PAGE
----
He also set up the Prince’s Trust and Prime Cymru, which provide skills support and training to young people and the over-50s in Wales and elsewhere.
In all, he has set up or become involved with 42 different charities or organisations in Wales.
As early as 1970, the prince was making speeches about plastic pollution, telling a conference in Cardiff: “When you think that each person produces roughly 2lbs of rubbish per day using non-returnable bottles and plastic containers, it is not difficult to imagine the mountains of refuse that we shall have to deal with somehow.”
He eventually bought a home in Wales – at Myddfai in Carmarthenshire, the first royal residence in the country for hundreds of years – in 2006.
And even now, even though he is the longest-serving Prince of Wales, there are some dissenting voices. When the Second Severn Crossing was renamed the Prince of Wales Bridge, more than 38,000 people signed a petition asking for it to be named after someone else.
But those close to the prince say he takes his role as the royal representative of Wales very seriously. Sir Norman had regular meetings with Charles in Wales, and says privately he is very passionate about the role.
“What I learned was that he is a very caring man indeed, and cares for the country, cares for the people,” said Sir Norman.
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The prince is involved in the ongoing transformation of an oil refinery near Neath into a new village with 4,000 homes using local craftsman and a regional supply network which, he says, is better for the environment. And he uses Welsh firms as suppliers, spreading the name of local producers across the world.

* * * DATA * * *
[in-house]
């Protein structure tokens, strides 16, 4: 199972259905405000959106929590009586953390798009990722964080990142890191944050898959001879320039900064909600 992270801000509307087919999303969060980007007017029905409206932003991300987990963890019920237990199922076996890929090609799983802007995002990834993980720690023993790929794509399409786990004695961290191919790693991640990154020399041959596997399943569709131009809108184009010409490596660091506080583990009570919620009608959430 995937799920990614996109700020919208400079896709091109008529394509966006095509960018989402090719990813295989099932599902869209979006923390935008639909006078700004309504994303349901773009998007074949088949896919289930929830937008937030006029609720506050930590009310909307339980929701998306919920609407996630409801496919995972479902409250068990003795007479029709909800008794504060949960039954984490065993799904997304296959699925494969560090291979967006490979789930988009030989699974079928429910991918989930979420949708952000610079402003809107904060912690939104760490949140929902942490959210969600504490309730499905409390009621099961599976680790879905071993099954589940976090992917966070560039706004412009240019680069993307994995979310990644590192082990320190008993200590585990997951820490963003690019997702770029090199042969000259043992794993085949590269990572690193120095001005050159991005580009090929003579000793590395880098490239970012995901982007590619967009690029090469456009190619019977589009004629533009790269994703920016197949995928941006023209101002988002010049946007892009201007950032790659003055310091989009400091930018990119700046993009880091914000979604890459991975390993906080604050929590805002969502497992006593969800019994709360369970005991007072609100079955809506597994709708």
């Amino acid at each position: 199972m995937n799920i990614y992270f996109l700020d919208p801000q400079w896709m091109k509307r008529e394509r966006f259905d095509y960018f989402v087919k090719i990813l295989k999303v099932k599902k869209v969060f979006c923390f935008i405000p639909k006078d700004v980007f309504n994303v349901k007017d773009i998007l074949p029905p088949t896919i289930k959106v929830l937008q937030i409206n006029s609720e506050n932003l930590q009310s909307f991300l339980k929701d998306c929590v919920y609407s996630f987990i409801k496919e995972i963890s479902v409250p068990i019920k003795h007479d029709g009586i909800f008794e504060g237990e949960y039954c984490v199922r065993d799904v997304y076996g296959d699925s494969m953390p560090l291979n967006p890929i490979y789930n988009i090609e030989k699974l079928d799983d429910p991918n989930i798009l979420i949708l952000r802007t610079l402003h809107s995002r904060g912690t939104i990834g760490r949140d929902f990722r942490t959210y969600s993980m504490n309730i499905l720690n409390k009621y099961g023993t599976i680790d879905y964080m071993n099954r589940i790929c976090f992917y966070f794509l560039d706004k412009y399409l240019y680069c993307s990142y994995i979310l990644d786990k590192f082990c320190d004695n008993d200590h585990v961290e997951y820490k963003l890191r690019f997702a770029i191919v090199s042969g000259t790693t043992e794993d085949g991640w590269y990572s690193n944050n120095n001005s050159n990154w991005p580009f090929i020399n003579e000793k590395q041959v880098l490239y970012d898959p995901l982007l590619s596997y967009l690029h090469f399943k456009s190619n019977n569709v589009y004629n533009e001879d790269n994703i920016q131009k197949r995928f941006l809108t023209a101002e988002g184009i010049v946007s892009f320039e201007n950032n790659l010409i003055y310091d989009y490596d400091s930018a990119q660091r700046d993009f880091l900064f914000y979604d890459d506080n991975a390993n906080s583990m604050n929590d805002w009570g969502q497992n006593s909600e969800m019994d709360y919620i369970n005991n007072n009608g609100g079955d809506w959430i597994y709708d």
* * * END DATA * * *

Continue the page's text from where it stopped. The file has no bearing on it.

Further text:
Former Welsh Secretary, Peter Hain, said he received regular letters from the prince while in government and that he has urged the prince to continue to speak out on issues close to him, even when he becomes king.
If Charles becomes king, Prince William would be in line to be the next Prince of Wales. Having lived on Anglesey where he worked as an RAF search and rescue pilot, and been a regular and visible supporter of Welsh sport, he already has connections to the country. But are we likely to see another grand ceremony like that at Caernarfon Castle in 1969?
BBC Wales’ St David’s Day poll earlier this year found the majority of respondents – 61% – were in favour of another investiture.
But Welsh academic and former international footballer Prof Laura McAllister said she thought that would not be wise.
“We are in a different environment now where people are less deferential to authority, and particularly towards Royalty, where they feel there are inequalities and privilege being reflected at a time when a lot of people are struggling to make ends meet,” she said.
“If there was a decision to hold an investiture for Prince William, I would be incredibly surprised if this didn’t prove to be a very, very divisive and significant moment in the political history of Wales.”
Charles: Prince for Wales? is on Monday, 1 July at 20:30 GMT on BBC One Wales and will also be available on the BBC iPlayer